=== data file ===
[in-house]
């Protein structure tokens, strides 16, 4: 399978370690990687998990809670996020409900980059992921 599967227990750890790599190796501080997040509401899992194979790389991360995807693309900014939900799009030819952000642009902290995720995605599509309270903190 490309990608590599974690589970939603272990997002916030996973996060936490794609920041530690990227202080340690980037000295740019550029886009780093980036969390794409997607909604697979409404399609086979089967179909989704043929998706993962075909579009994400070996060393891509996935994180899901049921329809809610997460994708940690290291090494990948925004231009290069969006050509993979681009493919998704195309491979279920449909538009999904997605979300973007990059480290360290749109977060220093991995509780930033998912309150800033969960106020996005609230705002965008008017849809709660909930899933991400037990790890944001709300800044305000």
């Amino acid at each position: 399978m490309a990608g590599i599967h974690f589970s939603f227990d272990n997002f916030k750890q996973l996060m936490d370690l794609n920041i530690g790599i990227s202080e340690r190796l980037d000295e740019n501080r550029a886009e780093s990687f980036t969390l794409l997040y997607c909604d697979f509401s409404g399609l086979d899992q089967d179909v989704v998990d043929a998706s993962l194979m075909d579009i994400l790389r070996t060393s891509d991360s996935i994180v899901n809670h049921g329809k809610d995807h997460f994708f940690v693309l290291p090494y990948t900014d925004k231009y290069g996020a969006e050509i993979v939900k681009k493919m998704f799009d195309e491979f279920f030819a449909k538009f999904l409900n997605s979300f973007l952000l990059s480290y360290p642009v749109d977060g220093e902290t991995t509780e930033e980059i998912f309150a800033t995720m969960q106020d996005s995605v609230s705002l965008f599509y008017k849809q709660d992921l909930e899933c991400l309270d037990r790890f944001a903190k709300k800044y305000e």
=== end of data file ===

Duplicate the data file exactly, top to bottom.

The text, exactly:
[in-house]
């Protein structure tokens, strides 16, 4: 399978370690990687998990809670996020409900980059992921 599967227990750890790599190796501080997040509401899992194979790389991360995807693309900014939900799009030819952000642009902290995720995605599509309270903190 490309990608590599974690589970939603272990997002916030996973996060936490794609920041530690990227202080340690980037000295740019550029886009780093980036969390794409997607909604697979409404399609086979089967179909989704043929998706993962075909579009994400070996060393891509996935994180899901049921329809809610997460994708940690290291090494990948925004231009290069969006050509993979681009493919998704195309491979279920449909538009999904997605979300973007990059480290360290749109977060220093991995509780930033998912309150800033969960106020996005609230705002965008008017849809709660909930899933991400037990790890944001709300800044305000």
């Amino acid at each position: 399978m490309a990608g590599i599967h974690f589970s939603f227990d272990n997002f916030k750890q996973l996060m936490d370690l794609n920041i530690g790599i990227s202080e340690r190796l980037d000295e740019n501080r550029a886009e780093s990687f980036t969390l794409l997040y997607c909604d697979f509401s409404g399609l086979d899992q089967d179909v989704v998990d043929a998706s993962l194979m075909d579009i994400l790389r070996t060393s891509d991360s996935i994180v899901n809670h049921g329809k809610d995807h997460f994708f940690v693309l290291p090494y990948t900014d925004k231009y290069g996020a969006e050509i993979v939900k681009k493919m998704f799009d195309e491979f279920f030819a449909k538009f999904l409900n997605s979300f973007l952000l990059s480290y360290p642009v749109d977060g220093e902290t991995t509780e930033e980059i998912f309150a800033t995720m969960q106020d996005s995605v609230s705002l965008f599509y008017k849809q709660d992921l909930e899933c991400l309270d037990r790890f944001a903190k709300k800044y305000e």